The rain moving across much of the Bay Area Tuesday morning will intensify later in the day and early Wednesday but won't be anywhere near as powerful as storm that blasted the North Bay last week, according to the National Weather Service.
The current weather system could bring minor flooding, pooling of water on roads and an increased threat of landslides and downed trees, but the region will be spared the torrential rain and flooding associated with last week's atmospheric river.
"The light rain that much of the region is experiencing will continue, probably throughout the morning," meteorologist Roger Gass said. "We might see a break in rain by this afternoon before the main upper-level system arrives."
The storm will bring winds of between 20 mph to 30 mph, at times gusting to 45 mph along the coast and in the hills. Isolated thunderstorms are possible Tuesday night and into Wednesday morning.
"This is unlike the last atmospheric river that stalled over Sonoma County," Gass said. "This one is a completely different beast and thankfully not making a huge impact on our region."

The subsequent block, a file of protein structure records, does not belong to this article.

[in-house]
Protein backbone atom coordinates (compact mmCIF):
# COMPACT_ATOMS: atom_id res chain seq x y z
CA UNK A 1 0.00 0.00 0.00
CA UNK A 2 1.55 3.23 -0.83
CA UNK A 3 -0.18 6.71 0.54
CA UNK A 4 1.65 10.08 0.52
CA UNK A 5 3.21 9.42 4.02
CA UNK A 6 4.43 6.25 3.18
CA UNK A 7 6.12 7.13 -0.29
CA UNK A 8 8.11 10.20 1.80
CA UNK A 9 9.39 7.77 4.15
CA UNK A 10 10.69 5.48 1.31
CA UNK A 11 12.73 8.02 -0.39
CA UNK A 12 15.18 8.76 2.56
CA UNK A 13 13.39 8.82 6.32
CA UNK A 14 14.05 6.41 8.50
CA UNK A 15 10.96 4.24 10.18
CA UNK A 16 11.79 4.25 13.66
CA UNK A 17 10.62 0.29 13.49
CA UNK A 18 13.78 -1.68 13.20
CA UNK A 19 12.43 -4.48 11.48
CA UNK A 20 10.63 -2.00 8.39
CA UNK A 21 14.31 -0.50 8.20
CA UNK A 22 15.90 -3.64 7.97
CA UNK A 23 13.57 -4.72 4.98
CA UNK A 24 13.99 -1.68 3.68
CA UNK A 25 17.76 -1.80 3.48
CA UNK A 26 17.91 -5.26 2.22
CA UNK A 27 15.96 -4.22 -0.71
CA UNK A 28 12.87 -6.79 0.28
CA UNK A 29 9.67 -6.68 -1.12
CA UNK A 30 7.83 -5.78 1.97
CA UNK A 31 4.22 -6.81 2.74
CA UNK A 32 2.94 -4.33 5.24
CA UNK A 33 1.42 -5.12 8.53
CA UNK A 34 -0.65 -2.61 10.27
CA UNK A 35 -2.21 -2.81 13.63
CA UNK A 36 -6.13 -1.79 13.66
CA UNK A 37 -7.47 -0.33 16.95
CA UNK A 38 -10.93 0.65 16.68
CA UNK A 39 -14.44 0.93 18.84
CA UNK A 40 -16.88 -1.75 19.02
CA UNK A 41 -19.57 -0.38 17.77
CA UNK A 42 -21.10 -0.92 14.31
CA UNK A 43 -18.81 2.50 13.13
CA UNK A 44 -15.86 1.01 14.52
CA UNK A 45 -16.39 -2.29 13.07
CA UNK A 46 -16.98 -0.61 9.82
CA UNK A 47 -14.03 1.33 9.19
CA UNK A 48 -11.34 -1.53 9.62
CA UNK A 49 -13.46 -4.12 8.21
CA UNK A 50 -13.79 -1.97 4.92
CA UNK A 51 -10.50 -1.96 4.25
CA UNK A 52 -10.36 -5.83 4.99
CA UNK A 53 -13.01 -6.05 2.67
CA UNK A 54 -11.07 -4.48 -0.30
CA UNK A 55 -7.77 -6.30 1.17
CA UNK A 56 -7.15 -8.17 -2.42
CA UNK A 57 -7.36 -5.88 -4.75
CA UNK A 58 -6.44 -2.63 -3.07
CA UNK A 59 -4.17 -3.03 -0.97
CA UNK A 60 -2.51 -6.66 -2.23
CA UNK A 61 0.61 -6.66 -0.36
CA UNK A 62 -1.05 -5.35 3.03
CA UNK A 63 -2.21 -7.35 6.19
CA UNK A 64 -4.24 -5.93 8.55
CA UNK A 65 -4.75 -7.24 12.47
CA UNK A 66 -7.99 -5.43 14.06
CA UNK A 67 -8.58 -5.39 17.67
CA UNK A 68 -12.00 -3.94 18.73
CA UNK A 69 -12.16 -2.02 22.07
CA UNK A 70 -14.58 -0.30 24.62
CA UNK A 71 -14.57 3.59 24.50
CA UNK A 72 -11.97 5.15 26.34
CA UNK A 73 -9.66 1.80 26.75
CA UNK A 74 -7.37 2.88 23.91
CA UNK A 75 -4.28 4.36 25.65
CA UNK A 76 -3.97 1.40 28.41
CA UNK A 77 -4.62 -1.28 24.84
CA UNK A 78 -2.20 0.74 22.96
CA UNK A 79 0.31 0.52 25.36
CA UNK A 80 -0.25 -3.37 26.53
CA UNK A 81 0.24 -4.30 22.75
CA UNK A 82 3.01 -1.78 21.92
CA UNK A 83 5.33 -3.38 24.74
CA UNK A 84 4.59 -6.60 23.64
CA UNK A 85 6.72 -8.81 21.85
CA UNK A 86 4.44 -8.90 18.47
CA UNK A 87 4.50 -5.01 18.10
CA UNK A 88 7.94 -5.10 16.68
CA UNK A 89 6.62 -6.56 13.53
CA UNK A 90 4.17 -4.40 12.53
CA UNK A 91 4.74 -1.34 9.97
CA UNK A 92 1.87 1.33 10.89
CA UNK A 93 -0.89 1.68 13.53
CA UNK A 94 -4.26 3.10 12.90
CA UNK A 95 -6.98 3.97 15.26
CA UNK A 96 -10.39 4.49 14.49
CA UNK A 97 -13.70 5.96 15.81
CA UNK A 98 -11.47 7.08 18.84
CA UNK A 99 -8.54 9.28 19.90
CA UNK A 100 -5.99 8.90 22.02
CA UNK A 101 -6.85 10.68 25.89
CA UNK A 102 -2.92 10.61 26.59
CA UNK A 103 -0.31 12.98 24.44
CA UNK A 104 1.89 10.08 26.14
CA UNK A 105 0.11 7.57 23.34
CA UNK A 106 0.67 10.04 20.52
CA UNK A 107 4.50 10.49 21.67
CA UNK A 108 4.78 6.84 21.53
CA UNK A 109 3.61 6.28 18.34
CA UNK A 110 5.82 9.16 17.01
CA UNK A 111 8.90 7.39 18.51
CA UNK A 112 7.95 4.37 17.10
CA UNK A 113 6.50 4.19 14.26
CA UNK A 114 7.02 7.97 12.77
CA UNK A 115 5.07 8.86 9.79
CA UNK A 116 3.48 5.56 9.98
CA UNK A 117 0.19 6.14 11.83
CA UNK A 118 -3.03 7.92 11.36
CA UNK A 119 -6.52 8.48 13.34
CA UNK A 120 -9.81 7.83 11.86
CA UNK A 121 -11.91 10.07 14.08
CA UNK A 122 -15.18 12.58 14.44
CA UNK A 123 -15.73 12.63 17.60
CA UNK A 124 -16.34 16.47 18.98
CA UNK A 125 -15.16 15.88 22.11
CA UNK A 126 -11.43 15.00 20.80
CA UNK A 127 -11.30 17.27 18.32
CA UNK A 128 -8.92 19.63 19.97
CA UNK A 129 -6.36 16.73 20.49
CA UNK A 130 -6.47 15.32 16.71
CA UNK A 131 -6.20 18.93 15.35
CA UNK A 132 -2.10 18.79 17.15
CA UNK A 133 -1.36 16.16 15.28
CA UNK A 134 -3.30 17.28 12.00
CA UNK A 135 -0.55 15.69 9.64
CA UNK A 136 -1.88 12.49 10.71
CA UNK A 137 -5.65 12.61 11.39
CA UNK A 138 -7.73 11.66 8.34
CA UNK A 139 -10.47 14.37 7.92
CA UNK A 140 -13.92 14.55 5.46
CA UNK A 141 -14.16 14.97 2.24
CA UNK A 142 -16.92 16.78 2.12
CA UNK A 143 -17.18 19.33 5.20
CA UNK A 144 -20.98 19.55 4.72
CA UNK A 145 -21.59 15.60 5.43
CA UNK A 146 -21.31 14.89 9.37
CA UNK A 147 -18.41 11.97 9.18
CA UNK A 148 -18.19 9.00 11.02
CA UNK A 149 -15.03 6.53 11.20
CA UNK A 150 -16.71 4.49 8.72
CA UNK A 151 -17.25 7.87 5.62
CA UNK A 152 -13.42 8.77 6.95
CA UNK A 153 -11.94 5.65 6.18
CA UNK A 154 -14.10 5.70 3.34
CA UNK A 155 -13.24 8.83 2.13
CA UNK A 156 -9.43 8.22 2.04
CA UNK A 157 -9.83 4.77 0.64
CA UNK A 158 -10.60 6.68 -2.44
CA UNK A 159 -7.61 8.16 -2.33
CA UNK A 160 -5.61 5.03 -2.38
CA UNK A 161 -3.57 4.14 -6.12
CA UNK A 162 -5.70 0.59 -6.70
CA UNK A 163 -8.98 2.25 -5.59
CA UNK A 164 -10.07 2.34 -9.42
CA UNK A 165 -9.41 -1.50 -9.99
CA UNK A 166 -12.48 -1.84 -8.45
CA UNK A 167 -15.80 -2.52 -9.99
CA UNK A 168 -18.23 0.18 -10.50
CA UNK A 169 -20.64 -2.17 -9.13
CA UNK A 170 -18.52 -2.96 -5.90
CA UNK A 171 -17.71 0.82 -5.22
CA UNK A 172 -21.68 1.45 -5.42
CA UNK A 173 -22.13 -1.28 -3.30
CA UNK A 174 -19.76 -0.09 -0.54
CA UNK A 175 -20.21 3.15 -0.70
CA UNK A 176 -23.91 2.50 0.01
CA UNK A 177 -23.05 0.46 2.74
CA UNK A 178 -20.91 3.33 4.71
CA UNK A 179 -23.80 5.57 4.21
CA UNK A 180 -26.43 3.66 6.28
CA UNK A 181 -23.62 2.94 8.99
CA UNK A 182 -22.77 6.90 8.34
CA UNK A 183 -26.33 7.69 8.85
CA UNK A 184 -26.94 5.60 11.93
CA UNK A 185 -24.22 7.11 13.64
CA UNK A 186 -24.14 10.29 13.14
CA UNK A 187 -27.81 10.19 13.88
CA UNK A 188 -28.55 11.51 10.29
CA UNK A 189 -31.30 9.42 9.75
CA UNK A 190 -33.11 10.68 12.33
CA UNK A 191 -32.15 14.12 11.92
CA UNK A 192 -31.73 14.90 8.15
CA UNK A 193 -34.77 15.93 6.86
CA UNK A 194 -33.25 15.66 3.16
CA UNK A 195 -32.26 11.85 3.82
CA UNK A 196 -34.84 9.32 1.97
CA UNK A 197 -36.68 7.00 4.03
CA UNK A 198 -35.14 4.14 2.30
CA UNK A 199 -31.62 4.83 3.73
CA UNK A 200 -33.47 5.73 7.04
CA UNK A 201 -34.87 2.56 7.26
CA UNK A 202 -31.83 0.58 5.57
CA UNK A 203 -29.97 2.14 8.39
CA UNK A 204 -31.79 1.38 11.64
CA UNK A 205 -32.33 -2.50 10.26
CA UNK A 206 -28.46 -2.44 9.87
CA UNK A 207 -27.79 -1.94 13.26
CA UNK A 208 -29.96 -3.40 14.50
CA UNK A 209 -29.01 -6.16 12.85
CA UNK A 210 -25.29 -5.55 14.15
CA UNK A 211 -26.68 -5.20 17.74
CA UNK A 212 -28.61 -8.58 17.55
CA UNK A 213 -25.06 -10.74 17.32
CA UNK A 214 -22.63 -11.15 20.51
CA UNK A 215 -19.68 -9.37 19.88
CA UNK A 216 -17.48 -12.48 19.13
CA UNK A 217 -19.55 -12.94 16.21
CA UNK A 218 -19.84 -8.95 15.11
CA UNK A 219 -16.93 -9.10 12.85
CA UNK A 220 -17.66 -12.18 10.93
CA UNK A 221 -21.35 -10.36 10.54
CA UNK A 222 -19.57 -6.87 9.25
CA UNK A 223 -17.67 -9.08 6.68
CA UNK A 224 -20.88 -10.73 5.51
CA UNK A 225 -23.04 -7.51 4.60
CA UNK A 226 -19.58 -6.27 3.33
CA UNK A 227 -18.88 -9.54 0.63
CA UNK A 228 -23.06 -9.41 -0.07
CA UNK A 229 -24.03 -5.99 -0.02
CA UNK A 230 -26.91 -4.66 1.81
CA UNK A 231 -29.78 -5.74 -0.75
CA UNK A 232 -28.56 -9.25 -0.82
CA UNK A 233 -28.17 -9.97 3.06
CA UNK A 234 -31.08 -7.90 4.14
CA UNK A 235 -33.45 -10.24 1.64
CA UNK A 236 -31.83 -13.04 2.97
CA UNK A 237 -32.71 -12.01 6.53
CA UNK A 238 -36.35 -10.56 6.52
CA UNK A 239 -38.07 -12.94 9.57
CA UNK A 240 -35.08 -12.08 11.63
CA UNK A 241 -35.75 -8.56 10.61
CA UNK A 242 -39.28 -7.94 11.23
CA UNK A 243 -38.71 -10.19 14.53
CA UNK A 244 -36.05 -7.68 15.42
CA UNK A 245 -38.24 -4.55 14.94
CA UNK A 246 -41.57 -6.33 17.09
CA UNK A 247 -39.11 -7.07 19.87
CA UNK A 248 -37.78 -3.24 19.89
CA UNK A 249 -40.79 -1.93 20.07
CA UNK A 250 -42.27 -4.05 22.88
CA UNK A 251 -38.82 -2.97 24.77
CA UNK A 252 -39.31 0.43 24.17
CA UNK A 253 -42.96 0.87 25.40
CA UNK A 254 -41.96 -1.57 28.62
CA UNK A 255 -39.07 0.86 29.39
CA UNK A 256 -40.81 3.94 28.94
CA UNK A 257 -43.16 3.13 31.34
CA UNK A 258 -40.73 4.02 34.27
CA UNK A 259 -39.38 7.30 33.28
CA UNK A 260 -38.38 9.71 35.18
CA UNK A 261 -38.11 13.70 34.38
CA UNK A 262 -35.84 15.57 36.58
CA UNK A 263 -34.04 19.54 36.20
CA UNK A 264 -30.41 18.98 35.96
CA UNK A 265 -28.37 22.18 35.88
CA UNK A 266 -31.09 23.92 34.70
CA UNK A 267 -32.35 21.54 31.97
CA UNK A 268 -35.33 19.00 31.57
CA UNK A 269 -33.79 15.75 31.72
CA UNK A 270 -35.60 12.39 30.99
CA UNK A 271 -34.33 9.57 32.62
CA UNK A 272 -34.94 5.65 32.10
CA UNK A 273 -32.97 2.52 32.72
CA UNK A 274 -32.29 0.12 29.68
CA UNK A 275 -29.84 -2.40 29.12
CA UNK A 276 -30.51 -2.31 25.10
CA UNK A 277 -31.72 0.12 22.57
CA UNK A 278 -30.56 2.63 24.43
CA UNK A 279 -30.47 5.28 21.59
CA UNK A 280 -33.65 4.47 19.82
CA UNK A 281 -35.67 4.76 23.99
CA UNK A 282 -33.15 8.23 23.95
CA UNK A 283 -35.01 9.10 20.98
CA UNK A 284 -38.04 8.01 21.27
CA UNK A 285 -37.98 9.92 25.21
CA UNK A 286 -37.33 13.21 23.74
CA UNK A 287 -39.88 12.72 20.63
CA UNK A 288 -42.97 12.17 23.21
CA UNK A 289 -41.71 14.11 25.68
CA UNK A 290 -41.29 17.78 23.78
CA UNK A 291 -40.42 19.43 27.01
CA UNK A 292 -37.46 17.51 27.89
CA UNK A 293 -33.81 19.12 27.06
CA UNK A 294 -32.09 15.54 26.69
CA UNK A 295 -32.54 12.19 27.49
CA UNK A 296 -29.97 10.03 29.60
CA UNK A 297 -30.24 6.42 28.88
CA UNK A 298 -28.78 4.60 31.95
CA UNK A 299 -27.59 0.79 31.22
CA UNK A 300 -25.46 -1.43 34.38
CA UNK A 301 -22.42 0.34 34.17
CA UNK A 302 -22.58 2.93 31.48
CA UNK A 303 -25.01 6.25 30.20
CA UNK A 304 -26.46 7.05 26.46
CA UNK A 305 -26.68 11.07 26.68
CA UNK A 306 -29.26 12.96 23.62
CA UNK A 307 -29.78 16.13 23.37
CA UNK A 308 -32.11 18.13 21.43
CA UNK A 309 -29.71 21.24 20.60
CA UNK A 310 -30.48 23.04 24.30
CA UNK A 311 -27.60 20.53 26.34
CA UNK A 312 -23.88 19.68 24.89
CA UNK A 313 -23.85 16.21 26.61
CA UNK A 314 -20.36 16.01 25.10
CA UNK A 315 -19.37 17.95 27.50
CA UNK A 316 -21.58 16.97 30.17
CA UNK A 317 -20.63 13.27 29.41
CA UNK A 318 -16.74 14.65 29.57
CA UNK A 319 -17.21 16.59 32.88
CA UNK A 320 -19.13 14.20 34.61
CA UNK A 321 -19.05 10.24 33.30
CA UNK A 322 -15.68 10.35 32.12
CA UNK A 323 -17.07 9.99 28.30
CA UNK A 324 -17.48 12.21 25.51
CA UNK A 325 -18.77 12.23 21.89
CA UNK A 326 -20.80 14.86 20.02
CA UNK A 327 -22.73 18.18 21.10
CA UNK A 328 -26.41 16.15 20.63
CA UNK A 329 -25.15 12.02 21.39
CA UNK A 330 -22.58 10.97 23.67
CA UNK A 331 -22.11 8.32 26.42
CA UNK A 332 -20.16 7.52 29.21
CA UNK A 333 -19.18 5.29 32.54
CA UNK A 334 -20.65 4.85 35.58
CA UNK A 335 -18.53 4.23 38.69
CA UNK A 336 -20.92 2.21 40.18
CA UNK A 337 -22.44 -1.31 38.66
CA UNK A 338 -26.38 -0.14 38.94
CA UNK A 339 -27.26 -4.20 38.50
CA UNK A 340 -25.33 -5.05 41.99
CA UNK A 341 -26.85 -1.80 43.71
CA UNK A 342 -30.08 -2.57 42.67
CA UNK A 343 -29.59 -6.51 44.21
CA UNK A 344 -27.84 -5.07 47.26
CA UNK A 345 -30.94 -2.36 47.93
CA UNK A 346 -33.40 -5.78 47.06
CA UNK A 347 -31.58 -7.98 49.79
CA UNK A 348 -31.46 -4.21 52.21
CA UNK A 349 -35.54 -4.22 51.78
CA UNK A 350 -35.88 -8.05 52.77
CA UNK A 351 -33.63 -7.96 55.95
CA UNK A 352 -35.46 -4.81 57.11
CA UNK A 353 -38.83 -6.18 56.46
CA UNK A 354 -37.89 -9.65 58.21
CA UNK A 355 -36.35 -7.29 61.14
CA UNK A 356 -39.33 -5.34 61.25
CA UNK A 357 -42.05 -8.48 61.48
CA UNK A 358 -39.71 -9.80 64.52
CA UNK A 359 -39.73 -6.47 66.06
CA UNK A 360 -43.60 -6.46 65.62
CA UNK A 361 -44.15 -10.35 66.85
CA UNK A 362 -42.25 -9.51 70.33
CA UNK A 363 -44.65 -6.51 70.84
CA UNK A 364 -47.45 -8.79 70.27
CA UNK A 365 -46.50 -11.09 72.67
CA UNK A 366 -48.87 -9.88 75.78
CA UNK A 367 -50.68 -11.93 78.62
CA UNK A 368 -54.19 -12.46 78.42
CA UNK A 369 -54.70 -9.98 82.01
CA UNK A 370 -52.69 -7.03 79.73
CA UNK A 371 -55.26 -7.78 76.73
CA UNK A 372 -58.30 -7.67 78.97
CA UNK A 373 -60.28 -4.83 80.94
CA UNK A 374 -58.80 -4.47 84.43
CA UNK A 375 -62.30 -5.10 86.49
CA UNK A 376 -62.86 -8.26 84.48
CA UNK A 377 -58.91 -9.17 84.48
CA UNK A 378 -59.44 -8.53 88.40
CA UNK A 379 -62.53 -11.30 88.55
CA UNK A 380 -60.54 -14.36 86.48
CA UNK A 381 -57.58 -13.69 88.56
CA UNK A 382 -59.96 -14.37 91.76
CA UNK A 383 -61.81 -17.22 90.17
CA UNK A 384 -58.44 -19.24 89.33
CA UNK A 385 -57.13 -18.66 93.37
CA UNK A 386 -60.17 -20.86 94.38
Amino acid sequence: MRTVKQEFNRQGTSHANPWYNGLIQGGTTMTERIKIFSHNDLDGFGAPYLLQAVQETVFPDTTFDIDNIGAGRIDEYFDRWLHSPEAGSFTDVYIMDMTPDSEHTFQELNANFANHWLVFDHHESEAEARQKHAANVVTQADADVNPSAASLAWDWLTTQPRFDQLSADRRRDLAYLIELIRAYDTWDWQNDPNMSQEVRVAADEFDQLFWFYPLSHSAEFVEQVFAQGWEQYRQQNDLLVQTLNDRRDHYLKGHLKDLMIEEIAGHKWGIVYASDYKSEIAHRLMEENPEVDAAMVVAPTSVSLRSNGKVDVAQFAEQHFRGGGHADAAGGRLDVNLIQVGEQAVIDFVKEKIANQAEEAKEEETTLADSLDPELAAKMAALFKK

This storm is expected to bring up to 1.5 inches of rain to the North Bay valleys, 1 inch to the East Bay valleys and .75 inches to South Bay valleys, weather service officials said.
Showers could linger throughout the region until Friday morning.
There is an atmospheric river effect associated with Tuesday's precipitation, but that system is weaker and faster-moving than last week's storm and is primarily impacting the Central Coast, Gass said.
That's welcome news to still-soggy communities in the North Bay, like Guerneville and Monte Rio that experienced heavy flooding and major damage last week.
On Saturday, Sonoma County officials estimated that the recent storms did $155 million in damage.